Chess GMs upset with streamers like xQc playing their game on Twitch

Olivia R. May 22, 2020

Hikaru Nakamura is a five-time United States chess champion and world-ranked chess player who has recently become quite popular on Twitch. 

Earlier this month, Hikaru shared that he was the top English language stream on May 17. On a platform like Twitch, where the most popular games are action-oriented multiplayer titles such as Fortnite, Valorant, and League of Legends, topping the charts while playing chess is quite the feat. 

But what got Hikaru attention from the streaming community wasn't just this impressive accomplishment. It was actually the drama his popularity started within the chess community. Led by outrage from Norwegian chess grandmaster and current World Chess Champion Magnus Carlsen, Chess24 spoke up about how Hikaru hosting their tournament was allegedly bad for chess. 

According to Chess24, organizing the tournament was a "large undertaking" for them and they had asked participants to share the official stream or restrict their streaming to after each day of the competition. 

"Hikaru did communicate proactively with us, and while he is within his rights, it is undermining us as teh organizer and affects our ability to popularize teh sport in a commercially sustainable way," Chess24 said in a statement. 

Hikaru then shared a screenshot to his followers, expressing that he believed that hosting their tournament did the exact opposite for the sport, and was actually helpful.

"If I choose to host a channel on my stream, that broadens the audeince and gives other streamers a chance to have more viewers and become more well known. That's good for chess," Nakamura argued. "That whole notion is insane. I'm not gonna say much more." 

The streaming community seemed to take Hikaru's side, stating that people new to chess would be more likely to pick it up or become active viewers by watching a popular streamer's channel. They also critisized Chess24's stream as being "inaccessible" due to the more advanced commentary. Others admitted that they weren't even aware that the competition was happening until they saw Hikaru hosting it on his channel.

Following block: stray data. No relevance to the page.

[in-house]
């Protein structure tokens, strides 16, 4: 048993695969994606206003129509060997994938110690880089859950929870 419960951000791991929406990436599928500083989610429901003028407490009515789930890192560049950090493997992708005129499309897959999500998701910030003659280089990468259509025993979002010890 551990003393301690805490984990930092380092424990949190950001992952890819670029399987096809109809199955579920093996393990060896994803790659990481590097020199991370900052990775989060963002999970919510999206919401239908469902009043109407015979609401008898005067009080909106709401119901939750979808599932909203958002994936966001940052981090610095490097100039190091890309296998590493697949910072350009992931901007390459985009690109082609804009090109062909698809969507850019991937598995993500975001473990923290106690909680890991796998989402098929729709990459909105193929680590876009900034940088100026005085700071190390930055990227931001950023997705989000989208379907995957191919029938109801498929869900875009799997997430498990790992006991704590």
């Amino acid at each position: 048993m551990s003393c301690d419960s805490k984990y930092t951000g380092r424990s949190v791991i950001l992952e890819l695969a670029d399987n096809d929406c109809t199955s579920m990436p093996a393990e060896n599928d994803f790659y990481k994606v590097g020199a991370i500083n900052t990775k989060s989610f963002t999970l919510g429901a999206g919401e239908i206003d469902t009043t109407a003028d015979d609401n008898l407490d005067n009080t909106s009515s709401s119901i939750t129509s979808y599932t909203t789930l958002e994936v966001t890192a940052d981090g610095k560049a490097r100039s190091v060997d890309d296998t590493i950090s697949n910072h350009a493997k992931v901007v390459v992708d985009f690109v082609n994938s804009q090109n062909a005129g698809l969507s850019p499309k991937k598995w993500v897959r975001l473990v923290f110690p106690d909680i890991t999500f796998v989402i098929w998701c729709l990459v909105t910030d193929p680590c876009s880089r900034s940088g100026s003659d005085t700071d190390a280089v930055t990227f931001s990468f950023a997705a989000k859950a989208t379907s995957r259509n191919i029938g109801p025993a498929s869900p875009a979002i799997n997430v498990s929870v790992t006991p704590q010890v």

Hikaru Nakamura stands up for xQc, calls out chess community

This situation also led to a deeper criticism of the chess community at large, with many people feeling that they are "elitists" and "gatekeepers" who don't want inexperienced viewers or players watching the tournaments. This all came to Hikaru's attention when the chess community started expressing frustration over former Overwatch pro and popular streamer Felix "xQc" Lengyel playing chess on Twitch. 

Because of xQc's popularity, his chess stream almost immediately took the number one spot in Twitch's chess category. This frustrated some professional chess players, who felt they were being outshined and having views taken away by someone who isn't very good at the game in comparison. Some also took aim at xQc's behavior while streaming, feeling that he was "immature" and "loud." 

While it does take a lot of practice, intelligence, and skill to become one of the 1,500 existing chess grandmasters in the world, Hikaru couldn't help but speak out about the salty reaction to xQc's participation in the game. He once again took the stance that the chess world needs to understand that there's nothing wrong with popular streamers sharing chess with their fans, essentially bringing new people into the scene. 

"If I look at xQc, the reaction is the classic chess world saying he's so bad at the game so it's a waste of time to watch. He's no good, so he's nobody. That's absolute rubbish obviously," Hikaru said. "Not even going into his streaming, we all know xQc was a grand master at Overwatch. If you put me playing Overwatch for I don't care how long, or Magnus playing Overwatch, we'd be total noobs. That's just a fact. The chess world just needs to get with the times."

Hikaru continued to stand up for xQc and other popular streamers on Twitter, voicing his joy over chess getting "new fans" involved in the game.

Similar Articles